a raw function pointer implicitly converts to a std::function, a lambda implicitly converts to a std::function, and a lambda without a capture implicitly converts to a raw function pointer. So I think it’s all fine. As long as the return type and argument types are equal you can use the same client code with both versions. Maybe I overlooked something?
I could be wrong here because I’ve not tried it but I don’t think it will break because a std::function can take a static function with the same signature as its argument. It will just wrap it up and forward the call to it.
It does however mean keeping two implementations as you’ll need both the pointer and std::function object in the class declaration/definition but I don’t think there’s that many places it’s used.
Yeah, meditating a bit more on this code, the C++11 standard says:
9.5 Unions [class.union]
2 […] If any non-static data member of a union has a non-trivial default constructor (12.1), copy constructor (12.8), move constructor (12.8), copy assignment operator (12.8), move assignment operator (12.8), or destructor (12.4), the corresponding member function of the union must be user-provided or it will be implicitly deleted (8.4.3) for the union.
I don’t see how this would work? Could you please explain a bit more what exactly you mean, that would be really helpful!
We already do some C++11 stuff that can be kept backward compatible (nullptr , override etc). But If we really want to leverage lambdas, variadic templates, move semantics etc. in common JUCE code, we need to either sprinkle the whole code with more #ifdef's and maintain double implementations everywhere (not really an option I think ) or we need to break compatibility with C++98 and pre-2013 Visual Studio at some point.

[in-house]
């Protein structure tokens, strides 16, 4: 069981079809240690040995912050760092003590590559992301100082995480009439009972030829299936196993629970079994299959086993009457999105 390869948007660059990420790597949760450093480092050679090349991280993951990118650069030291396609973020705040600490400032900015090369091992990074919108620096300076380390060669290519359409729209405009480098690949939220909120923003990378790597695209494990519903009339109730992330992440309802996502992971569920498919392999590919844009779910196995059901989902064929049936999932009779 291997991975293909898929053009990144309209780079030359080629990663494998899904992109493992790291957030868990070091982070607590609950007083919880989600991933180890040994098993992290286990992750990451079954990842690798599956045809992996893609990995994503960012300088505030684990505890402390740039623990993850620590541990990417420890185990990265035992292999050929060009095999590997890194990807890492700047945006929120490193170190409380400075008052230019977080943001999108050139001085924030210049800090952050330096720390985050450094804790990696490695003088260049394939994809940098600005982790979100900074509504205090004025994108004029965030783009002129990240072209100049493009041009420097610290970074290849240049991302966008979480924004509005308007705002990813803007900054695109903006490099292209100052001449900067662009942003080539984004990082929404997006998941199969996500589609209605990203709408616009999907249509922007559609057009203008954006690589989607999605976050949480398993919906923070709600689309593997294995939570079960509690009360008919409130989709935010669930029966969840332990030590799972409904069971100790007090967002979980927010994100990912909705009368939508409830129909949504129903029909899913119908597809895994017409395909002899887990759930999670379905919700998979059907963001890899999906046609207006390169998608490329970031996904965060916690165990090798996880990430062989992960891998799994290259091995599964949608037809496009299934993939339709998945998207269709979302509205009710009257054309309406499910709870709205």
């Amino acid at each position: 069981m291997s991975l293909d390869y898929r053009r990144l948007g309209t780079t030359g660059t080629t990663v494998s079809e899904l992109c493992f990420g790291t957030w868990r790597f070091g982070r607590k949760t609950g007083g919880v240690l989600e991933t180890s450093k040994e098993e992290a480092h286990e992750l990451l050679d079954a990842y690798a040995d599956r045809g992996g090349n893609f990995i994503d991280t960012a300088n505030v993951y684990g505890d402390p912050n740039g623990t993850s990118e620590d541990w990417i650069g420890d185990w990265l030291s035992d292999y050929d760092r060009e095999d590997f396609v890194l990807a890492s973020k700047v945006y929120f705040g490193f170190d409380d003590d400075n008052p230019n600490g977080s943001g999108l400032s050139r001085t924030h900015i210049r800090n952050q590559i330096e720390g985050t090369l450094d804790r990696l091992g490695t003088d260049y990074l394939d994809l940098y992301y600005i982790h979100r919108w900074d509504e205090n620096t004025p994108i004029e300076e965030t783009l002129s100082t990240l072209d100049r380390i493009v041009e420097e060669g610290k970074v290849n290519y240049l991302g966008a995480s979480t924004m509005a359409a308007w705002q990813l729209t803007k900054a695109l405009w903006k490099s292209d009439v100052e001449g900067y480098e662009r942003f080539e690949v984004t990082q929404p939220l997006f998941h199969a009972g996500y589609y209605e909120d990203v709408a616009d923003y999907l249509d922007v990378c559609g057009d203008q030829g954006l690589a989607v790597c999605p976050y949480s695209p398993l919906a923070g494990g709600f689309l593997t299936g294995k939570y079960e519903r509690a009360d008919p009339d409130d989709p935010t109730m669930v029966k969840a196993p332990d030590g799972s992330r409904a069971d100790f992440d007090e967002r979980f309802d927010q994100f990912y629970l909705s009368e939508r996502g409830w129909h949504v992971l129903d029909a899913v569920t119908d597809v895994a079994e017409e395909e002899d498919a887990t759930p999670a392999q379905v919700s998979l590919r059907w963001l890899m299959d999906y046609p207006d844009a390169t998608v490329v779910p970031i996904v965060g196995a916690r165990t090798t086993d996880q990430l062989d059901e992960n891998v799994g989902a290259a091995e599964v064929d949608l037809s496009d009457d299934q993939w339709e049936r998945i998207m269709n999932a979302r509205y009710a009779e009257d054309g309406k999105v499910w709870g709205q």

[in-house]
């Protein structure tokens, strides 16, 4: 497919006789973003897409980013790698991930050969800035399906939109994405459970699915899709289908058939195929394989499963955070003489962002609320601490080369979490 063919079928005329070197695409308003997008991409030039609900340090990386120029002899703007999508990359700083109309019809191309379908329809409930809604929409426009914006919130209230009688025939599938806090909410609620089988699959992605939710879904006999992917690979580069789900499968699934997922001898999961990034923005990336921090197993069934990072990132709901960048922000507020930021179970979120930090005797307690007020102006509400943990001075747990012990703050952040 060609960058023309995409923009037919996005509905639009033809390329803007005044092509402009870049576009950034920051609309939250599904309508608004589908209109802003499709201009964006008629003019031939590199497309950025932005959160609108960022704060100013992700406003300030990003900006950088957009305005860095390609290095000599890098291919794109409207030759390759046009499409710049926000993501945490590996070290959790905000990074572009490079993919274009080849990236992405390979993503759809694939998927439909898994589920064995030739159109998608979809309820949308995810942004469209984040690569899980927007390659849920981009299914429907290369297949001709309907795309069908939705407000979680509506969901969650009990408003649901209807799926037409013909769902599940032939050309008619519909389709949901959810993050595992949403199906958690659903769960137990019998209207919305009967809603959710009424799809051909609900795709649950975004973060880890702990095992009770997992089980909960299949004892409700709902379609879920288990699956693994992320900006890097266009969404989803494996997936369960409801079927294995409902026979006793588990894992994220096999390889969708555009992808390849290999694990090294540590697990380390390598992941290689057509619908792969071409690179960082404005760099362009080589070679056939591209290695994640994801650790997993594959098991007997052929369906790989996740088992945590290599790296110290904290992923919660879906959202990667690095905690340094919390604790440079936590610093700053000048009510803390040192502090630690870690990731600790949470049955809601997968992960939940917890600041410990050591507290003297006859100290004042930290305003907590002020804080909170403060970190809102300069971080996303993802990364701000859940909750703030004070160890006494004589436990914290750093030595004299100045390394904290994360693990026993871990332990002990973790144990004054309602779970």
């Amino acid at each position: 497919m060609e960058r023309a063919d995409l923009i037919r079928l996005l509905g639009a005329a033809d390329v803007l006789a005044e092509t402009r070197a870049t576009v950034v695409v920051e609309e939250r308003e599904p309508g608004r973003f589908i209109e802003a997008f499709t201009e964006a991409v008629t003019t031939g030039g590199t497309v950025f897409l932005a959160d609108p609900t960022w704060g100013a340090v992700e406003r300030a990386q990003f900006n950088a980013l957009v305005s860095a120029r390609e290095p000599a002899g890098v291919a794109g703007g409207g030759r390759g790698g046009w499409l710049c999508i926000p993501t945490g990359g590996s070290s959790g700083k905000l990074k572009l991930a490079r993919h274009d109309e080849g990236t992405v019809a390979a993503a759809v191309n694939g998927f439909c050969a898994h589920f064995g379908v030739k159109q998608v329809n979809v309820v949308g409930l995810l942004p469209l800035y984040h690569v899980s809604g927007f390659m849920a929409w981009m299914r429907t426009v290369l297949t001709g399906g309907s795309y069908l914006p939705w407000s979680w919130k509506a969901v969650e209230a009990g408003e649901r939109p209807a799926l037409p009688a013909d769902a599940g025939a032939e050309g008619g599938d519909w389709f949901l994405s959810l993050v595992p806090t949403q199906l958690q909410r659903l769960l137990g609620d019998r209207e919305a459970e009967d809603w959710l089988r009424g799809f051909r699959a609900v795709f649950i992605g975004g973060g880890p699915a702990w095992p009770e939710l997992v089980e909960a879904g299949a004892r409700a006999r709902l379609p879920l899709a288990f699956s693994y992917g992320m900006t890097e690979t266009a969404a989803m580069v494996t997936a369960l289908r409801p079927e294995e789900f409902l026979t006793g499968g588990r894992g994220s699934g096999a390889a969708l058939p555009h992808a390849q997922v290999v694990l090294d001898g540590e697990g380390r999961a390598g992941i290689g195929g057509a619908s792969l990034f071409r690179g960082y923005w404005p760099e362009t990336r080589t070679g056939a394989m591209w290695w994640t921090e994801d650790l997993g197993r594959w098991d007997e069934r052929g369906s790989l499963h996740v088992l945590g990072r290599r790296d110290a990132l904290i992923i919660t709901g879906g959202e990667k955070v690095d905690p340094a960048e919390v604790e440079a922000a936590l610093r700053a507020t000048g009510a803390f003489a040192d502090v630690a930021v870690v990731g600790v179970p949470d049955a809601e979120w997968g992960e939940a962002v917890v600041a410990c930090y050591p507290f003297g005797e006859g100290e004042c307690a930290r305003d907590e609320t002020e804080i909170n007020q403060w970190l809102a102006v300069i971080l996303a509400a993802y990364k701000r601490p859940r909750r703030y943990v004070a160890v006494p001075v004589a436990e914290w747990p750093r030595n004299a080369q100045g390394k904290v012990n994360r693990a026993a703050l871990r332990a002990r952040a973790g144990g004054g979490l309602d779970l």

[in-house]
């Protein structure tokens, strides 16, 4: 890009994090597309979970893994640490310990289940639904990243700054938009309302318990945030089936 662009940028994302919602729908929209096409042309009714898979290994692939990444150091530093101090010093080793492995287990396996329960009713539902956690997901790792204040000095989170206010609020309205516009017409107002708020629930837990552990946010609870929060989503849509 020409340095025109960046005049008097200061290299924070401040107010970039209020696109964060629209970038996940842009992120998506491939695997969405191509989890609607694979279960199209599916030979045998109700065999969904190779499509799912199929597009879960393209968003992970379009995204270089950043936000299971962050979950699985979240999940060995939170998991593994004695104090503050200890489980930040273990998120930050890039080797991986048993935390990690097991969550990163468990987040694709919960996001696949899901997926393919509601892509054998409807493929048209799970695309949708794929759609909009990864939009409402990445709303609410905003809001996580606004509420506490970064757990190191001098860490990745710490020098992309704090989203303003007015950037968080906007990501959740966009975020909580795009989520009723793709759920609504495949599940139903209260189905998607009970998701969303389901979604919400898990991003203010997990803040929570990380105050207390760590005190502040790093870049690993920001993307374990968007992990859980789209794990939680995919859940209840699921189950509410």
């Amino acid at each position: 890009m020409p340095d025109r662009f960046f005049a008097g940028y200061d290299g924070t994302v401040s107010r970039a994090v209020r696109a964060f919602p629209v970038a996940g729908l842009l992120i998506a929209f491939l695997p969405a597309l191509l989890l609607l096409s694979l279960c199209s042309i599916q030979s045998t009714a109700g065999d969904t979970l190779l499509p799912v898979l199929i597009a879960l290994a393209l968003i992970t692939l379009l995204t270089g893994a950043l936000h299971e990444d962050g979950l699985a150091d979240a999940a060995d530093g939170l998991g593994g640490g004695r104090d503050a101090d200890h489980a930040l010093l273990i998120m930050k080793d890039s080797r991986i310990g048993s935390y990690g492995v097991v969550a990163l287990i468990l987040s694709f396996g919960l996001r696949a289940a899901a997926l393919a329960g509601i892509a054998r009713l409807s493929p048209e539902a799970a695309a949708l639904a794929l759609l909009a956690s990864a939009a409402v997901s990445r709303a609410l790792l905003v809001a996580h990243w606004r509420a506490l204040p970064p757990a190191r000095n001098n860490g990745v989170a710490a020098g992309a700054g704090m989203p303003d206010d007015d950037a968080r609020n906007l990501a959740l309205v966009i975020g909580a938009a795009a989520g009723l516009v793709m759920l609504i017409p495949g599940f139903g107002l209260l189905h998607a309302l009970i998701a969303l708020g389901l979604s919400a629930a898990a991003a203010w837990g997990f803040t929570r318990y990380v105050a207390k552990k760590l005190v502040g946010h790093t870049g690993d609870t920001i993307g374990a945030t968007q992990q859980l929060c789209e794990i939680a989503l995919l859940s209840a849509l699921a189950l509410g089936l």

So the actual question is really: should we do it or not?
I’m all for breaking compatibility. I’d rather my code suddenly stop compiling than silently be behaving differently depending on the compiler.
We already use C++11 in Tracktion and as far as I can tell the only platform we can no longer target is < OS X 10.7. Not really a big deal. I’ve only had two customers ask for it in 2 years.
The real problem is that it’s going to be a big change if done fully i.e. replace all ScopedPointer’s with std::unique_ptr. So I’d rather see this done gradually so we can update our code in increments (even if all the JUCE commits come at once, it would be nice to have them split up so we can mirror the process).
Yeah I also know of companies that successfully build and ship AAX plug-ins using VS2013 on Windows, and -std=c++11 on Xcode/Mac. However I also heard some people claiming that it would not work. So I’m not sure now what the exact situation is.
If OS X 10.6 is really the only platform we would break by going C++11, that’d be totally OK imho. People will just have to update their compilers, which is a good idea anyway, and obviously we’d announce this well in advance